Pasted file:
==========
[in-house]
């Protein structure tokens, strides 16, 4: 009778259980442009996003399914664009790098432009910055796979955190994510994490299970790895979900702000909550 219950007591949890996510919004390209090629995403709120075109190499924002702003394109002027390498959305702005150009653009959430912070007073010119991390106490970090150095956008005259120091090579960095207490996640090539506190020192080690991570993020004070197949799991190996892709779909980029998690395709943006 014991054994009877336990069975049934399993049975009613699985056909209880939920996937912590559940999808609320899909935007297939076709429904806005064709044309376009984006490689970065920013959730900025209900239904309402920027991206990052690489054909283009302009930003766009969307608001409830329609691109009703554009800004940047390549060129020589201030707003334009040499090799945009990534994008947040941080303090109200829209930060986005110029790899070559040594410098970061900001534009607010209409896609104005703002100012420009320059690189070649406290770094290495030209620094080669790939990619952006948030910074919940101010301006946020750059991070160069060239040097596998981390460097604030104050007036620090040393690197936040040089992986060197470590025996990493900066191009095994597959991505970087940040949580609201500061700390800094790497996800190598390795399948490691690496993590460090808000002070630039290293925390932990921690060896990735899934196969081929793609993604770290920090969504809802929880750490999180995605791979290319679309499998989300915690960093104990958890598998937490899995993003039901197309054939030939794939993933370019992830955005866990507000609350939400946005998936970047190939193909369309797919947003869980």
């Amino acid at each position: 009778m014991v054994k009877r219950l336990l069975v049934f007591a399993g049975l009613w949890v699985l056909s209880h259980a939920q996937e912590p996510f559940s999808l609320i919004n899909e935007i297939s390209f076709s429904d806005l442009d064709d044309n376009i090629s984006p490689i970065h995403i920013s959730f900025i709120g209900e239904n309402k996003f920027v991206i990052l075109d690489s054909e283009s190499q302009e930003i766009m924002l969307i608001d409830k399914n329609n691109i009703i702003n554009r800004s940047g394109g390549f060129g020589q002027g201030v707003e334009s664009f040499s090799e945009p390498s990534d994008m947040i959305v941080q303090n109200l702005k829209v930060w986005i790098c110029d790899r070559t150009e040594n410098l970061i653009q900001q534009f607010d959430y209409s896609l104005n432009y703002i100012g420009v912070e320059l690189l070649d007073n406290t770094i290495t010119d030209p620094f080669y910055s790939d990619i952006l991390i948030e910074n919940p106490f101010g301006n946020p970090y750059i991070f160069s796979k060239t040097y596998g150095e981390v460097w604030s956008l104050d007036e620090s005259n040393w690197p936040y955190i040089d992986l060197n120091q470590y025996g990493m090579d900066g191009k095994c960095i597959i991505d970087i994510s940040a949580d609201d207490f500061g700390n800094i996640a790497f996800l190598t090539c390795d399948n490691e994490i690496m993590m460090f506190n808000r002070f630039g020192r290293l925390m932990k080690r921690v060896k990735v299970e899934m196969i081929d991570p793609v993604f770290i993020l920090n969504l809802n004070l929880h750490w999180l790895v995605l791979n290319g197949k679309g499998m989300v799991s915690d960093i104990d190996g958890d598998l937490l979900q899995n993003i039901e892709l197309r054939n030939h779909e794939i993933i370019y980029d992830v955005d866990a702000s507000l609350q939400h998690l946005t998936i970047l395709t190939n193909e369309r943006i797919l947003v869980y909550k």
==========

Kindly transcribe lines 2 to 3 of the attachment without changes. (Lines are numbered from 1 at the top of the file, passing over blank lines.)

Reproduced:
């Protein structure tokens, strides 16, 4: 009778259980442009996003399914664009790098432009910055796979955190994510994490299970790895979900702000909550 219950007591949890996510919004390209090629995403709120075109190499924002702003394109002027390498959305702005150009653009959430912070007073010119991390106490970090150095956008005259120091090579960095207490996640090539506190020192080690991570993020004070197949799991190996892709779909980029998690395709943006 014991054994009877336990069975049934399993049975009613699985056909209880939920996937912590559940999808609320899909935007297939076709429904806005064709044309376009984006490689970065920013959730900025209900239904309402920027991206990052690489054909283009302009930003766009969307608001409830329609691109009703554009800004940047390549060129020589201030707003334009040499090799945009990534994008947040941080303090109200829209930060986005110029790899070559040594410098970061900001534009607010209409896609104005703002100012420009320059690189070649406290770094290495030209620094080669790939990619952006948030910074919940101010301006946020750059991070160069060239040097596998981390460097604030104050007036620090040393690197936040040089992986060197470590025996990493900066191009095994597959991505970087940040949580609201500061700390800094790497996800190598390795399948490691690496993590460090808000002070630039290293925390932990921690060896990735899934196969081929793609993604770290920090969504809802929880750490999180995605791979290319679309499998989300915690960093104990958890598998937490899995993003039901197309054939030939794939993933370019992830955005866990507000609350939400946005998936970047190939193909369309797919947003869980």
């Amino acid at each position: 009778m014991v054994k009877r219950l336990l069975v049934f007591a399993g049975l009613w949890v699985l056909s209880h259980a939920q996937e912590p996510f559940s999808l609320i919004n899909e935007i297939s390209f076709s429904d806005l442009d064709d044309n376009i090629s984006p490689i970065h995403i920013s959730f900025i709120g209900e239904n309402k996003f920027v991206i990052l075109d690489s054909e283009s190499q302009e930003i766009m924002l969307i608001d409830k399914n329609n691109i009703i702003n554009r800004s940047g394109g390549f060129g020589q002027g201030v707003e334009s664009f040499s090799e945009p390498s990534d994008m947040i959305v941080q303090n109200l702005k829209v930060w986005i790098c110029d790899r070559t150009e040594n410098l970061i653009q900001q534009f607010d959430y209409s896609l104005n432009y703002i100012g420009v912070e320059l690189l070649d007073n406290t770094i290495t010119d030209p620094f080669y910055s790939d990619i952006l991390i948030e910074n919940p106490f101010g301006n946020p970090y750059i991070f160069s796979k060239t040097y596998g150095e981390v460097w604030s956008l104050d007036e620090s005259n040393w690197p936040y955190i040089d992986l060197n120091q470590y025996g990493m090579d900066g191009k095994c960095i597959i991505d970087i994510s940040a949580d609201d207490f500061g700390n800094i996640a790497f996800l190598t090539c390795d399948n490691e994490i690496m993590m460090f506190n808000r002070f630039g020192r290293l925390m932990k080690r921690v060896k990735v299970e899934m196969i081929d991570p793609v993604f770290i993020l920090n969504l809802n004070l929880h750490w999180l790895v995605l791979n290319g197949k679309g499998m989300v799991s915690d960093i104990d190996g958890d598998l937490l979900q899995n993003i039901e892709l197309r054939n030939h779909e794939i993933i370019y980029d992830v955005d866990a702000s507000l609350q939400h998690l946005t998936i970047l395709t190939n193909e369309r943006i797919l947003v869980y909550k």